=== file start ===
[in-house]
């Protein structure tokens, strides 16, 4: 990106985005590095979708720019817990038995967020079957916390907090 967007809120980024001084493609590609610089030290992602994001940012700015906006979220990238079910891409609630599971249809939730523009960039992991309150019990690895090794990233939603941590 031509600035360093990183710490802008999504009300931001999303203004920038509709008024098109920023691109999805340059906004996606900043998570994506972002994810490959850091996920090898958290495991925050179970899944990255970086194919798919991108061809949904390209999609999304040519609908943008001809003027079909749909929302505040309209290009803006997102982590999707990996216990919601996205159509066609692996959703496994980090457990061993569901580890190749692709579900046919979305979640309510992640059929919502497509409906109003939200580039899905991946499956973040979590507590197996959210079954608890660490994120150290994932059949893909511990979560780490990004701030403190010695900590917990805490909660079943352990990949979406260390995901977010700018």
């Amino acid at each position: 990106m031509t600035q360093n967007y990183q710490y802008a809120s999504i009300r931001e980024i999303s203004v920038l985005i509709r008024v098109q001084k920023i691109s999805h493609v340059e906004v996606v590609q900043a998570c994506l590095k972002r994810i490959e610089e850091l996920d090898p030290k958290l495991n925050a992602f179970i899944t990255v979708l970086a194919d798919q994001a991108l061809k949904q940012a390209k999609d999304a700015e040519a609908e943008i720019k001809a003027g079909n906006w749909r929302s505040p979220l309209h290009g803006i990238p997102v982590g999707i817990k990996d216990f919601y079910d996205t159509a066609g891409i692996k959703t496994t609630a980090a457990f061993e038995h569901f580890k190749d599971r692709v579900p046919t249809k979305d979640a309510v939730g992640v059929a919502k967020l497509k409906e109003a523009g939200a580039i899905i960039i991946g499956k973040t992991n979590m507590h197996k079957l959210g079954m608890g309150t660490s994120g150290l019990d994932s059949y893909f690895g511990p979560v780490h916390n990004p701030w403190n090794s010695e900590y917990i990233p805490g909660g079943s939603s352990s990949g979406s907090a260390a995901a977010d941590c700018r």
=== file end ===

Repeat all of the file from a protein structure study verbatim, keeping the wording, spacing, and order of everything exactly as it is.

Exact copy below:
[in-house]
């Protein structure tokens, strides 16, 4: 990106985005590095979708720019817990038995967020079957916390907090 967007809120980024001084493609590609610089030290992602994001940012700015906006979220990238079910891409609630599971249809939730523009960039992991309150019990690895090794990233939603941590 031509600035360093990183710490802008999504009300931001999303203004920038509709008024098109920023691109999805340059906004996606900043998570994506972002994810490959850091996920090898958290495991925050179970899944990255970086194919798919991108061809949904390209999609999304040519609908943008001809003027079909749909929302505040309209290009803006997102982590999707990996216990919601996205159509066609692996959703496994980090457990061993569901580890190749692709579900046919979305979640309510992640059929919502497509409906109003939200580039899905991946499956973040979590507590197996959210079954608890660490994120150290994932059949893909511990979560780490990004701030403190010695900590917990805490909660079943352990990949979406260390995901977010700018």
């Amino acid at each position: 990106m031509t600035q360093n967007y990183q710490y802008a809120s999504i009300r931001e980024i999303s203004v920038l985005i509709r008024v098109q001084k920023i691109s999805h493609v340059e906004v996606v590609q900043a998570c994506l590095k972002r994810i490959e610089e850091l996920d090898p030290k958290l495991n925050a992602f179970i899944t990255v979708l970086a194919d798919q994001a991108l061809k949904q940012a390209k999609d999304a700015e040519a609908e943008i720019k001809a003027g079909n906006w749909r929302s505040p979220l309209h290009g803006i990238p997102v982590g999707i817990k990996d216990f919601y079910d996205t159509a066609g891409i692996k959703t496994t609630a980090a457990f061993e038995h569901f580890k190749d599971r692709v579900p046919t249809k979305d979640a309510v939730g992640v059929a919502k967020l497509k409906e109003a523009g939200a580039i899905i960039i991946g499956k973040t992991n979590m507590h197996k079957l959210g079954m608890g309150t660490s994120g150290l019990d994932s059949y893909f690895g511990p979560v780490h916390n990004p701030w403190n090794s010695e900590y917990i990233p805490g909660g079943s939603s352990s990949g979406s907090a260390a995901a977010d941590c700018r």